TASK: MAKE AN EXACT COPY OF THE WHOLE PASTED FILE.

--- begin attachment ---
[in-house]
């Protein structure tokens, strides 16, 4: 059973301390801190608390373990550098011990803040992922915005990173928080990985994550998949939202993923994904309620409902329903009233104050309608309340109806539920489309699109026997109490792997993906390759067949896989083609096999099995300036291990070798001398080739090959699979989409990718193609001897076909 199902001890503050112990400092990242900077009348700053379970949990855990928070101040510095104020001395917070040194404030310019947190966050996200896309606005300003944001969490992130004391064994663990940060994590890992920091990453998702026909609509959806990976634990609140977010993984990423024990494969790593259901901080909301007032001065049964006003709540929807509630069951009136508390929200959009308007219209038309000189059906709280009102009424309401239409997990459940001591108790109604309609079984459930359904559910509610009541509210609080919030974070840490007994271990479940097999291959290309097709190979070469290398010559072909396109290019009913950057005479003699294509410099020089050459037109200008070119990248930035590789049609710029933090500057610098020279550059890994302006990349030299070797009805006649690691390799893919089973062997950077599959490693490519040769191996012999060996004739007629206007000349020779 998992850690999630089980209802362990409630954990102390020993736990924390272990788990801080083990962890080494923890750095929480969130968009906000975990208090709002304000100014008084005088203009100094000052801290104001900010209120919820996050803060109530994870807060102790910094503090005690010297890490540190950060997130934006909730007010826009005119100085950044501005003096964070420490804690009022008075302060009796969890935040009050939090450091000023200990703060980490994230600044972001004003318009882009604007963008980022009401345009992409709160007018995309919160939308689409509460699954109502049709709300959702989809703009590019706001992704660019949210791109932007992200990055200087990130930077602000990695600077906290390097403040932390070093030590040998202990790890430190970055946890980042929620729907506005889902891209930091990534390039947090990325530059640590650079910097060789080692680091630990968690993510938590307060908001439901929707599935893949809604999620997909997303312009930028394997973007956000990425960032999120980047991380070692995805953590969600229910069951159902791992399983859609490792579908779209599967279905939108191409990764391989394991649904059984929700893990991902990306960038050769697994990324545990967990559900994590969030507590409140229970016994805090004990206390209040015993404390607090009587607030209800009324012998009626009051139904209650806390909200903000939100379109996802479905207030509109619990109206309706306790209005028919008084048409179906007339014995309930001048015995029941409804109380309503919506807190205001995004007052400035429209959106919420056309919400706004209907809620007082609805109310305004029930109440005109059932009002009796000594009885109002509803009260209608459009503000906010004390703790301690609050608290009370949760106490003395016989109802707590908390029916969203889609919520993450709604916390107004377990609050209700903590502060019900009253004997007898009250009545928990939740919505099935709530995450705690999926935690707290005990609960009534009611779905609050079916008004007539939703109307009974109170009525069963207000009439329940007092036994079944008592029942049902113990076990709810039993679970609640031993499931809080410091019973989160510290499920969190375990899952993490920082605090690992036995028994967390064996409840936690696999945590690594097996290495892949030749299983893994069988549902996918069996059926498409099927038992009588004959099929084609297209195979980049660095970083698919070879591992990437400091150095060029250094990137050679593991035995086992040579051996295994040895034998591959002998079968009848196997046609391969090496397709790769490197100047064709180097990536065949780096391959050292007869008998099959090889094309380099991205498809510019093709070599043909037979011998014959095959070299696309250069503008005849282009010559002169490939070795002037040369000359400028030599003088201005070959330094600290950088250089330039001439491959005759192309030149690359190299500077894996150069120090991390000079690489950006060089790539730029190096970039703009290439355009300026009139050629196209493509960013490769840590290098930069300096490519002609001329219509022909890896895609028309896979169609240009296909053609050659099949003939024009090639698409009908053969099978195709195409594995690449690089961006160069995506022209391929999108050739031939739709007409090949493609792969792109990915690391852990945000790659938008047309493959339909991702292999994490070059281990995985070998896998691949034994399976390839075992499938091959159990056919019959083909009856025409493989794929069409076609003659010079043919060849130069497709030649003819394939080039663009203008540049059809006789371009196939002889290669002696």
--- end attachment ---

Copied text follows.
[in-house]
């Protein structure tokens, strides 16, 4: 059973301390801190608390373990550098011990803040992922915005990173928080990985994550998949939202993923994904309620409902329903009233104050309608309340109806539920489309699109026997109490792997993906390759067949896989083609096999099995300036291990070798001398080739090959699979989409990718193609001897076909 199902001890503050112990400092990242900077009348700053379970949990855990928070101040510095104020001395917070040194404030310019947190966050996200896309606005300003944001969490992130004391064994663990940060994590890992920091990453998702026909609509959806990976634990609140977010993984990423024990494969790593259901901080909301007032001065049964006003709540929807509630069951009136508390929200959009308007219209038309000189059906709280009102009424309401239409997990459940001591108790109604309609079984459930359904559910509610009541509210609080919030974070840490007994271990479940097999291959290309097709190979070469290398010559072909396109290019009913950057005479003699294509410099020089050459037109200008070119990248930035590789049609710029933090500057610098020279550059890994302006990349030299070797009805006649690691390799893919089973062997950077599959490693490519040769191996012999060996004739007629206007000349020779 998992850690999630089980209802362990409630954990102390020993736990924390272990788990801080083990962890080494923890750095929480969130968009906000975990208090709002304000100014008084005088203009100094000052801290104001900010209120919820996050803060109530994870807060102790910094503090005690010297890490540190950060997130934006909730007010826009005119100085950044501005003096964070420490804690009022008075302060009796969890935040009050939090450091000023200990703060980490994230600044972001004003318009882009604007963008980022009401345009992409709160007018995309919160939308689409509460699954109502049709709300959702989809703009590019706001992704660019949210791109932007992200990055200087990130930077602000990695600077906290390097403040932390070093030590040998202990790890430190970055946890980042929620729907506005889902891209930091990534390039947090990325530059640590650079910097060789080692680091630990968690993510938590307060908001439901929707599935893949809604999620997909997303312009930028394997973007956000990425960032999120980047991380070692995805953590969600229910069951159902791992399983859609490792579908779209599967279905939108191409990764391989394991649904059984929700893990991902990306960038050769697994990324545990967990559900994590969030507590409140229970016994805090004990206390209040015993404390607090009587607030209800009324012998009626009051139904209650806390909200903000939100379109996802479905207030509109619990109206309706306790209005028919008084048409179906007339014995309930001048015995029941409804109380309503919506807190205001995004007052400035429209959106919420056309919400706004209907809620007082609805109310305004029930109440005109059932009002009796000594009885109002509803009260209608459009503000906010004390703790301690609050608290009370949760106490003395016989109802707590908390029916969203889609919520993450709604916390107004377990609050209700903590502060019900009253004997007898009250009545928990939740919505099935709530995450705690999926935690707290005990609960009534009611779905609050079916008004007539939703109307009974109170009525069963207000009439329940007092036994079944008592029942049902113990076990709810039993679970609640031993499931809080410091019973989160510290499920969190375990899952993490920082605090690992036995028994967390064996409840936690696999945590690594097996290495892949030749299983893994069988549902996918069996059926498409099927038992009588004959099929084609297209195979980049660095970083698919070879591992990437400091150095060029250094990137050679593991035995086992040579051996295994040895034998591959002998079968009848196997046609391969090496397709790769490197100047064709180097990536065949780096391959050292007869008998099959090889094309380099991205498809510019093709070599043909037979011998014959095959070299696309250069503008005849282009010559002169490939070795002037040369000359400028030599003088201005070959330094600290950088250089330039001439491959005759192309030149690359190299500077894996150069120090991390000079690489950006060089790539730029190096970039703009290439355009300026009139050629196209493509960013490769840590290098930069300096490519002609001329219509022909890896895609028309896979169609240009296909053609050659099949003939024009090639698409009908053969099978195709195409594995690449690089961006160069995506022209391929999108050739031939739709007409090949493609792969792109990915690391852990945000790659938008047309493959339909991702292999994490070059281990995985070998896998691949034994399976390839075992499938091959159990056919019959083909009856025409493989794929069409076609003659010079043919060849130069497709030649003819394939080039663009203008540049059809006789371009196939002889290669002696």